Joint venture Gorgon â€”Chevron Corp., ExxonMobil Corp., dan Royal Dutch Shell PLCâ€”telah memutuskan menaikan 50% dalam bidang fasilitas project LNG yang dimaksud di Barrow Island off Western Australia dari dua train 5 juta ton/tahun sampai kapasitas tiga train 5 juta ton/tahun.
Penulis : Rick Wilkinson
A Chevron Australia spokesman says that developing three LNG trains in rapid succession will improve the project economics and address mounting industry cost pressures.
However the addition of a third train will need an additional approval from the government and the environmental authorities.
Chevron says that it expects very little change to the environmental impact on Barrow, as the three trains will all be built within the already approved 300 hectare development site which represents 1.3% of the island’s total area.
A formal environmental assessment for the third train is to be referred to the Western Australian Environment Protection Authority in the next few months.
The expansion had been mentioned unofficially several times last year and the recent official decision has been driven by the rising cost pressures facing all projects in the north of Western Australia. However it is likely to attract renewed scrutiny and debate.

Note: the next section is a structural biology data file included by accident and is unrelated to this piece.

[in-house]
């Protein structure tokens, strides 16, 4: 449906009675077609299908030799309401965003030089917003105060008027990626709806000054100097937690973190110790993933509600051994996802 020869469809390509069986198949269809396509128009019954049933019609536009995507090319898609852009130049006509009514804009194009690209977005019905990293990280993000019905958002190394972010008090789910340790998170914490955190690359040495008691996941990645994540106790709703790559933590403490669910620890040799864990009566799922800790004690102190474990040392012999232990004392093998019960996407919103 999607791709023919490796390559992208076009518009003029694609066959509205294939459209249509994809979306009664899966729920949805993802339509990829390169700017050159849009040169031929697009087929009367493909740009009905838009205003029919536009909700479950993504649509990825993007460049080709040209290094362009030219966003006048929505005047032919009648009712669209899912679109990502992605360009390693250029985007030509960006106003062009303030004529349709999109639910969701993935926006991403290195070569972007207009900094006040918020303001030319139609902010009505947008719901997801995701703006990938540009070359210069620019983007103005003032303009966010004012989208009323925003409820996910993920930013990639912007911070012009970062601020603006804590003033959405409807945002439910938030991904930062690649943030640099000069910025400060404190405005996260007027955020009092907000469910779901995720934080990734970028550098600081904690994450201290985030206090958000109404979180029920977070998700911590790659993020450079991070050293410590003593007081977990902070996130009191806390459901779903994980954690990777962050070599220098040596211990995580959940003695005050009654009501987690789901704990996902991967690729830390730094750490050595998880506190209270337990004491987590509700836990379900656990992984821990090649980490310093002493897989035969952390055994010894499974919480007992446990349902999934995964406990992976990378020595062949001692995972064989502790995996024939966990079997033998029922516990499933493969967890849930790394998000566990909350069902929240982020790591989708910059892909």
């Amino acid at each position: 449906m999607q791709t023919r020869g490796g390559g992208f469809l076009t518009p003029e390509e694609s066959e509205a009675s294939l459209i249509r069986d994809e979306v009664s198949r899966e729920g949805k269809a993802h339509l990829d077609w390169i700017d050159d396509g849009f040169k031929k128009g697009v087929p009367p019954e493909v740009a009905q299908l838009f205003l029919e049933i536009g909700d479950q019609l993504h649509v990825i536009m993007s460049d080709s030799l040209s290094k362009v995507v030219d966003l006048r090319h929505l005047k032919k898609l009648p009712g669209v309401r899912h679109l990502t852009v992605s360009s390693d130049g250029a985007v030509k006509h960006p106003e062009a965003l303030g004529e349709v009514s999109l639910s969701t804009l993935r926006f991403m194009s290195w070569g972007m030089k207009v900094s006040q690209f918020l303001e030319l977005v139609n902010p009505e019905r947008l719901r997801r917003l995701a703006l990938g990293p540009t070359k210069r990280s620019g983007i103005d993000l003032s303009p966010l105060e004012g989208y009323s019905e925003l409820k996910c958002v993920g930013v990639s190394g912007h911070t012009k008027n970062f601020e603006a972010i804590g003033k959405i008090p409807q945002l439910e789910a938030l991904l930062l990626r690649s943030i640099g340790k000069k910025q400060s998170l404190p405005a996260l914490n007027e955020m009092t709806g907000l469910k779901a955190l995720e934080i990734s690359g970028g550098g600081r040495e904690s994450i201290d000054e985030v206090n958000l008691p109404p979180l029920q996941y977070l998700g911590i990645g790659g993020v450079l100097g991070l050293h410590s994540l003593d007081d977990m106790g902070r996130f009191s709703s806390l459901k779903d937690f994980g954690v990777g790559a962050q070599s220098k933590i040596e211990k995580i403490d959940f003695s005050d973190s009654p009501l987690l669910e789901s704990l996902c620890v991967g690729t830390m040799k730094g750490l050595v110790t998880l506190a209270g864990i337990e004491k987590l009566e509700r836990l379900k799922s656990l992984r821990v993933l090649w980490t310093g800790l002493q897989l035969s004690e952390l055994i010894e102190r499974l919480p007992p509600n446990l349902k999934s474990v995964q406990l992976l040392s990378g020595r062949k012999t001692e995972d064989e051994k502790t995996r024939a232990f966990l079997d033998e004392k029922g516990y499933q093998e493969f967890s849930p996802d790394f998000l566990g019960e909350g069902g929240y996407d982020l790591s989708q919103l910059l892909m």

The Gorgon Project has an estimated resource base in excess of 40 trillion cubic feet of gas in fields located 200km offshore in up to 1300m of water.
Chevron says that during the next 12 months it will be working with government to secure approvals for the third train and will commence the front-end engineering and design. It also will be considering an expansion of the project team and the possibility of early initial work on Barrow.
There is no word yet about whether the JV will need to increase the number of subsea wells, the carrying capacity of the two pipelines in the initial design, or to build a third pipeline or tap additional fields in the Gorgon area.
In related news, Chevron has placed an order with Atwood Oceanics Inc. for a new $590 million semisubmersible rig to work exclusively in the company’s offshore northwest Australia permits for 3 years with an option for 6 years.
The rig, to be built in the Jurong shipyard in Singapore, is expected to be delivered in early 2011.
It will be able to conventionally moor with its own equipment in water as deep as 6,000 ft and to moor at 8,000 ft with prelaid moorings.
Since 2005 Chevron has been awarded seven new deepwater permits off Western Australia and has made three significant gas discoveries: Wheatstone, Chandon, and Clio.